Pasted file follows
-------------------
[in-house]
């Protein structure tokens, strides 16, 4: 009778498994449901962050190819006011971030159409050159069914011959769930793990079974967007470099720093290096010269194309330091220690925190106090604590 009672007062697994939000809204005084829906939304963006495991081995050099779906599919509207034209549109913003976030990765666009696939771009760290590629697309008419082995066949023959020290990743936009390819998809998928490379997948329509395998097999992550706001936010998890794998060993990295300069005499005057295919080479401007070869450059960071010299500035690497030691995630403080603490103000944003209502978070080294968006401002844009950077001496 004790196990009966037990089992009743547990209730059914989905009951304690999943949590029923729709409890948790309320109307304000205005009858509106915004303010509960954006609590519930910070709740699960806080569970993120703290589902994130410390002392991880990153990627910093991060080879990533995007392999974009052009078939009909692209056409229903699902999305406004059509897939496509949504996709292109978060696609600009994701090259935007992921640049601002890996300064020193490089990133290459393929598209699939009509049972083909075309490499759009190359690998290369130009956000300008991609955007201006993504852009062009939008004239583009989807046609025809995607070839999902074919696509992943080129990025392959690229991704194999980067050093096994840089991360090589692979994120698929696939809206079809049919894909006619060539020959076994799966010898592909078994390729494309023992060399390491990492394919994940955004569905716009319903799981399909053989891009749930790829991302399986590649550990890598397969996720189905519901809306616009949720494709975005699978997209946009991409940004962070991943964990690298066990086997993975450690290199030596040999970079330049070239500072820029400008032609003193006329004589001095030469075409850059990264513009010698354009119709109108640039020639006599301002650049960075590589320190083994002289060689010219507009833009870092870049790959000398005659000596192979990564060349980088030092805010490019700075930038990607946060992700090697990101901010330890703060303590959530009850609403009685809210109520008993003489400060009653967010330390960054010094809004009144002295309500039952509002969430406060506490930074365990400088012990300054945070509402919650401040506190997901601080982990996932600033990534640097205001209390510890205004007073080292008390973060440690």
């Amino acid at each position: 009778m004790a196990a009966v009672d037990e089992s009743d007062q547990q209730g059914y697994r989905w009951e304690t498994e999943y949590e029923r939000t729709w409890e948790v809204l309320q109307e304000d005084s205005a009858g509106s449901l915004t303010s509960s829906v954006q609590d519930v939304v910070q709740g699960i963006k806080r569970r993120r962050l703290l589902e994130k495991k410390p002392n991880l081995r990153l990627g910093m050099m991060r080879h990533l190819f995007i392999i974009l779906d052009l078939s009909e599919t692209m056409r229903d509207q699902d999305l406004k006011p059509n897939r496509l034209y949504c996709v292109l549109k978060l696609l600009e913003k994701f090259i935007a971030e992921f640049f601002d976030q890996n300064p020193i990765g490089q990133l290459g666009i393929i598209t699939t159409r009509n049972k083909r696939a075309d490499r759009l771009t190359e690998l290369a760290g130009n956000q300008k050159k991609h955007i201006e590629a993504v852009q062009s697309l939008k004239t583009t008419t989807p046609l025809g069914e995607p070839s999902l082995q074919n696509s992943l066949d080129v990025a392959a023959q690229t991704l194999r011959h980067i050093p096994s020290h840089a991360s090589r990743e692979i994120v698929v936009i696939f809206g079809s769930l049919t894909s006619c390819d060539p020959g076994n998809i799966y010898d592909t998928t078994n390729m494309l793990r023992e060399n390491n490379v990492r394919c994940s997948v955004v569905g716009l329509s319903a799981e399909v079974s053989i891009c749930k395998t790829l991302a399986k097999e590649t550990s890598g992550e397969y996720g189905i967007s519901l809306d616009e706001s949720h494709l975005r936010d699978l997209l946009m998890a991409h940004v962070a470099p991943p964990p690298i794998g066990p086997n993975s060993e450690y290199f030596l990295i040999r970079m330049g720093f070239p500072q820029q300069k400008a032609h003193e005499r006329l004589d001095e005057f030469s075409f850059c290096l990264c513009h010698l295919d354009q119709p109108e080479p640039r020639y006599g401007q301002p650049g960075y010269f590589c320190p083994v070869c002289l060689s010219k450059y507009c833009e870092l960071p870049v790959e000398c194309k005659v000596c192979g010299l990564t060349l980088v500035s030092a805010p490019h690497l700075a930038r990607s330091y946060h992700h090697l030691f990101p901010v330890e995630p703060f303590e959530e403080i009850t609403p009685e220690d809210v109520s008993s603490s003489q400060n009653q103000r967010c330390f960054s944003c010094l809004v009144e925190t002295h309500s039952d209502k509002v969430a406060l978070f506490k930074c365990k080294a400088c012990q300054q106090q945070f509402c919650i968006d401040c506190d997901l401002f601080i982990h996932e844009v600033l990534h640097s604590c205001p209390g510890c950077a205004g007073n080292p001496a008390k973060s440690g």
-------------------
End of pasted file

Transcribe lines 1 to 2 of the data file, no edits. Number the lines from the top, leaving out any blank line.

[in-house]
């Protein structure tokens, strides 16, 4: 009778498994449901962050190819006011971030159409050159069914011959769930793990079974967007470099720093290096010269194309330091220690925190106090604590 009672007062697994939000809204005084829906939304963006495991081995050099779906599919509207034209549109913003976030990765666009696939771009760290590629697309008419082995066949023959020290990743936009390819998809998928490379997948329509395998097999992550706001936010998890794998060993990295300069005499005057295919080479401007070869450059960071010299500035690497030691995630403080603490103000944003209502978070080294968006401002844009950077001496 004790196990009966037990089992009743547990209730059914989905009951304690999943949590029923729709409890948790309320109307304000205005009858509106915004303010509960954006609590519930910070709740699960806080569970993120703290589902994130410390002392991880990153990627910093991060080879990533995007392999974009052009078939009909692209056409229903699902999305406004059509897939496509949504996709292109978060696609600009994701090259935007992921640049601002890996300064020193490089990133290459393929598209699939009509049972083909075309490499759009190359690998290369130009956000300008991609955007201006993504852009062009939008004239583009989807046609025809995607070839999902074919696509992943080129990025392959690229991704194999980067050093096994840089991360090589692979994120698929696939809206079809049919894909006619060539020959076994799966010898592909078994390729494309023992060399390491990492394919994940955004569905716009319903799981399909053989891009749930790829991302399986590649550990890598397969996720189905519901809306616009949720494709975005699978997209946009991409940004962070991943964990690298066990086997993975450690290199030596040999970079330049070239500072820029400008032609003193006329004589001095030469075409850059990264513009010698354009119709109108640039020639006599301002650049960075590589320190083994002289060689010219507009833009870092870049790959000398005659000596192979990564060349980088030092805010490019700075930038990607946060992700090697990101901010330890703060303590959530009850609403009685809210109520008993003489400060009653967010330390960054010094809004009144002295309500039952509002969430406060506490930074365990400088012990300054945070509402919650401040506190997901601080982990996932600033990534640097205001209390510890205004007073080292008390973060440690």